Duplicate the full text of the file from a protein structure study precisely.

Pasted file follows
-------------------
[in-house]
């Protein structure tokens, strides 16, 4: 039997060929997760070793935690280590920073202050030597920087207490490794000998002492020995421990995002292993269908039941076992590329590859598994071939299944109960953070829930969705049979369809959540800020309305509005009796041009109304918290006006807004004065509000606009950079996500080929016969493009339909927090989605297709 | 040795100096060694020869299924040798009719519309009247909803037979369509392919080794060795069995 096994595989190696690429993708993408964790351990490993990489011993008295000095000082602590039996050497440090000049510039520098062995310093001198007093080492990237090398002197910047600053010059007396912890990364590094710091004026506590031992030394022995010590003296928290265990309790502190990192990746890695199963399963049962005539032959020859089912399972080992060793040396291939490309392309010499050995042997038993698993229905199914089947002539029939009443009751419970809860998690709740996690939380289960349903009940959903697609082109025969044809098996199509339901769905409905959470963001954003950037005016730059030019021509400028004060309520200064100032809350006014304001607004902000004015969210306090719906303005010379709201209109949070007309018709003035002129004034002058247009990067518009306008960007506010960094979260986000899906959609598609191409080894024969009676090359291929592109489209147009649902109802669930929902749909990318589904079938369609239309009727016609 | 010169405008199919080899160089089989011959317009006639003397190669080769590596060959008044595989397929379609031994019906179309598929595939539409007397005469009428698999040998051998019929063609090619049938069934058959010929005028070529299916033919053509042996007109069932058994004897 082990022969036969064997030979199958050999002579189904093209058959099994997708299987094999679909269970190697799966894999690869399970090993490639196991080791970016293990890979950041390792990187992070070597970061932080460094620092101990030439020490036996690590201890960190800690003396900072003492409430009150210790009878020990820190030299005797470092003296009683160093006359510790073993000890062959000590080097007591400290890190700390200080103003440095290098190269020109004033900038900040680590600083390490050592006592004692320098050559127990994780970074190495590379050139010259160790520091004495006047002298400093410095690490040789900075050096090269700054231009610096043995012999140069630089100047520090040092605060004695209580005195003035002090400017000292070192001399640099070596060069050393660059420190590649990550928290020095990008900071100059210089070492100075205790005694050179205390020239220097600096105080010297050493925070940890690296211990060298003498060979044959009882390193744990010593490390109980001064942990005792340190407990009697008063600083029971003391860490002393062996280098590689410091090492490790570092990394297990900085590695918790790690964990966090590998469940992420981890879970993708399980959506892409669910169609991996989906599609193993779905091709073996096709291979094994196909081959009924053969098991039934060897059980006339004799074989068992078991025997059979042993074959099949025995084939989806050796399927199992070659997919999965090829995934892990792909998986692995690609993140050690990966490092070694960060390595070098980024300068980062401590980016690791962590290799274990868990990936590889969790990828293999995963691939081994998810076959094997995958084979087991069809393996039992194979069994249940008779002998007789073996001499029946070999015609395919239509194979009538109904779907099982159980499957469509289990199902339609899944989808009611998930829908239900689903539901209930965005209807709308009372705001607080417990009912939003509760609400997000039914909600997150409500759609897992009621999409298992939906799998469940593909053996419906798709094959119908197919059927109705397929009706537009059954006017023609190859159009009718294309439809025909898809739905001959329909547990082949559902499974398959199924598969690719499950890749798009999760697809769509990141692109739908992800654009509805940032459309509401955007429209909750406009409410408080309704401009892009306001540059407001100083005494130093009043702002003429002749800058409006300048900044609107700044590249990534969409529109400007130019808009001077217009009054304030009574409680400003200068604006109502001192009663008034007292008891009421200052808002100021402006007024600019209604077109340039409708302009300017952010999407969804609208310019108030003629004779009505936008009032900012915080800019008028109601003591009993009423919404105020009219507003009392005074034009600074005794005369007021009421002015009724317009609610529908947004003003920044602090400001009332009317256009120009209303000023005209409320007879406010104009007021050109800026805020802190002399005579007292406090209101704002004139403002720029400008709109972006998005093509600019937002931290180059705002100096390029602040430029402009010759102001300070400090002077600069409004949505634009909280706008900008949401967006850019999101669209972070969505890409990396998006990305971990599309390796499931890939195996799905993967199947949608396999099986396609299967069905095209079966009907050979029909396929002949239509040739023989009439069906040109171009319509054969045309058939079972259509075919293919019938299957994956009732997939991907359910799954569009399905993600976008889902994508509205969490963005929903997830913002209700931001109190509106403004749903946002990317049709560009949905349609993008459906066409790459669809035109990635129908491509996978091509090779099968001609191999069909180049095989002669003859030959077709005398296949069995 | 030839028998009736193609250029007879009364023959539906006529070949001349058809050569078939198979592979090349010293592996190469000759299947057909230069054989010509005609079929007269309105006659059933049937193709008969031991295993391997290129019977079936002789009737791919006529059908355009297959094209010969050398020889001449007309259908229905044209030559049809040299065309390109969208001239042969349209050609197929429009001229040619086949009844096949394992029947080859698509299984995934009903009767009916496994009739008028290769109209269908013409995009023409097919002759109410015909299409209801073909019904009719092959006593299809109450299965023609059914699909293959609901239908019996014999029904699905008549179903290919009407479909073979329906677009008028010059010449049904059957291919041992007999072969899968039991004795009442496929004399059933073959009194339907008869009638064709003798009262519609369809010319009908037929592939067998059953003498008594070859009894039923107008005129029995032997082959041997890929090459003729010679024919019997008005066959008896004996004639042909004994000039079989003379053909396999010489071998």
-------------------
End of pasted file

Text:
[in-house]
């Protein structure tokens, strides 16, 4: 039997060929997760070793935690280590920073202050030597920087207490490794000998002492020995421990995002292993269908039941076992590329590859598994071939299944109960953070829930969705049979369809959540800020309305509005009796041009109304918290006006807004004065509000606009950079996500080929016969493009339909927090989605297709 | 040795100096060694020869299924040798009719519309009247909803037979369509392919080794060795069995 096994595989190696690429993708993408964790351990490993990489011993008295000095000082602590039996050497440090000049510039520098062995310093001198007093080492990237090398002197910047600053010059007396912890990364590094710091004026506590031992030394022995010590003296928290265990309790502190990192990746890695199963399963049962005539032959020859089912399972080992060793040396291939490309392309010499050995042997038993698993229905199914089947002539029939009443009751419970809860998690709740996690939380289960349903009940959903697609082109025969044809098996199509339901769905409905959470963001954003950037005016730059030019021509400028004060309520200064100032809350006014304001607004902000004015969210306090719906303005010379709201209109949070007309018709003035002129004034002058247009990067518009306008960007506010960094979260986000899906959609598609191409080894024969009676090359291929592109489209147009649902109802669930929902749909990318589904079938369609239309009727016609 | 010169405008199919080899160089089989011959317009006639003397190669080769590596060959008044595989397929379609031994019906179309598929595939539409007397005469009428698999040998051998019929063609090619049938069934058959010929005028070529299916033919053509042996007109069932058994004897 082990022969036969064997030979199958050999002579189904093209058959099994997708299987094999679909269970190697799966894999690869399970090993490639196991080791970016293990890979950041390792990187992070070597970061932080460094620092101990030439020490036996690590201890960190800690003396900072003492409430009150210790009878020990820190030299005797470092003296009683160093006359510790073993000890062959000590080097007591400290890190700390200080103003440095290098190269020109004033900038900040680590600083390490050592006592004692320098050559127990994780970074190495590379050139010259160790520091004495006047002298400093410095690490040789900075050096090269700054231009610096043995012999140069630089100047520090040092605060004695209580005195003035002090400017000292070192001399640099070596060069050393660059420190590649990550928290020095990008900071100059210089070492100075205790005694050179205390020239220097600096105080010297050493925070940890690296211990060298003498060979044959009882390193744990010593490390109980001064942990005792340190407990009697008063600083029971003391860490002393062996280098590689410091090492490790570092990394297990900085590695918790790690964990966090590998469940992420981890879970993708399980959506892409669910169609991996989906599609193993779905091709073996096709291979094994196909081959009924053969098991039934060897059980006339004799074989068992078991025997059979042993074959099949025995084939989806050796399927199992070659997919999965090829995934892990792909998986692995690609993140050690990966490092070694960060390595070098980024300068980062401590980016690791962590290799274990868990990936590889969790990828293999995963691939081994998810076959094997995958084979087991069809393996039992194979069994249940008779002998007789073996001499029946070999015609395919239509194979009538109904779907099982159980499957469509289990199902339609899944989808009611998930829908239900689903539901209930965005209807709308009372705001607080417990009912939003509760609400997000039914909600997150409500759609897992009621999409298992939906799998469940593909053996419906798709094959119908197919059927109705397929009706537009059954006017023609190859159009009718294309439809025909898809739905001959329909547990082949559902499974398959199924598969690719499950890749798009999760697809769509990141692109739908992800654009509805940032459309509401955007429209909750406009409410408080309704401009892009306001540059407001100083005494130093009043702002003429002749800058409006300048900044609107700044590249990534969409529109400007130019808009001077217009009054304030009574409680400003200068604006109502001192009663008034007292008891009421200052808002100021402006007024600019209604077109340039409708302009300017952010999407969804609208310019108030003629004779009505936008009032900012915080800019008028109601003591009993009423919404105020009219507003009392005074034009600074005794005369007021009421002015009724317009609610529908947004003003920044602090400001009332009317256009120009209303000023005209409320007879406010104009007021050109800026805020802190002399005579007292406090209101704002004139403002720029400008709109972006998005093509600019937002931290180059705002100096390029602040430029402009010759102001300070400090002077600069409004949505634009909280706008900008949401967006850019999101669209972070969505890409990396998006990305971990599309390796499931890939195996799905993967199947949608396999099986396609299967069905095209079966009907050979029909396929002949239509040739023989009439069906040109171009319509054969045309058939079972259509075919293919019938299957994956009732997939991907359910799954569009399905993600976008889902994508509205969490963005929903997830913002209700931001109190509106403004749903946002990317049709560009949905349609993008459906066409790459669809035109990635129908491509996978091509090779099968001609191999069909180049095989002669003859030959077709005398296949069995 | 030839028998009736193609250029007879009364023959539906006529070949001349058809050569078939198979592979090349010293592996190469000759299947057909230069054989010509005609079929007269309105006659059933049937193709008969031991295993391997290129019977079936002789009737791919006529059908355009297959094209010969050398020889001449007309259908229905044209030559049809040299065309390109969208001239042969349209050609197929429009001229040619086949009844096949394992029947080859698509299984995934009903009767009916496994009739008028290769109209269908013409995009023409097919002759109410015909299409209801073909019904009719092959006593299809109450299965023609059914699909293959609901239908019996014999029904699905008549179903290919009407479909073979329906677009008028010059010449049904059957291919041992007999072969899968039991004795009442496929004399059933073959009194339907008869009638064709003798009262519609369809010319009908037929592939067998059953003498008594070859009894039923107008005129029995032997082959041997890929090459003729010679024919019997008005066959008896004996004639042909004994000039079989003379053909396999010489071998």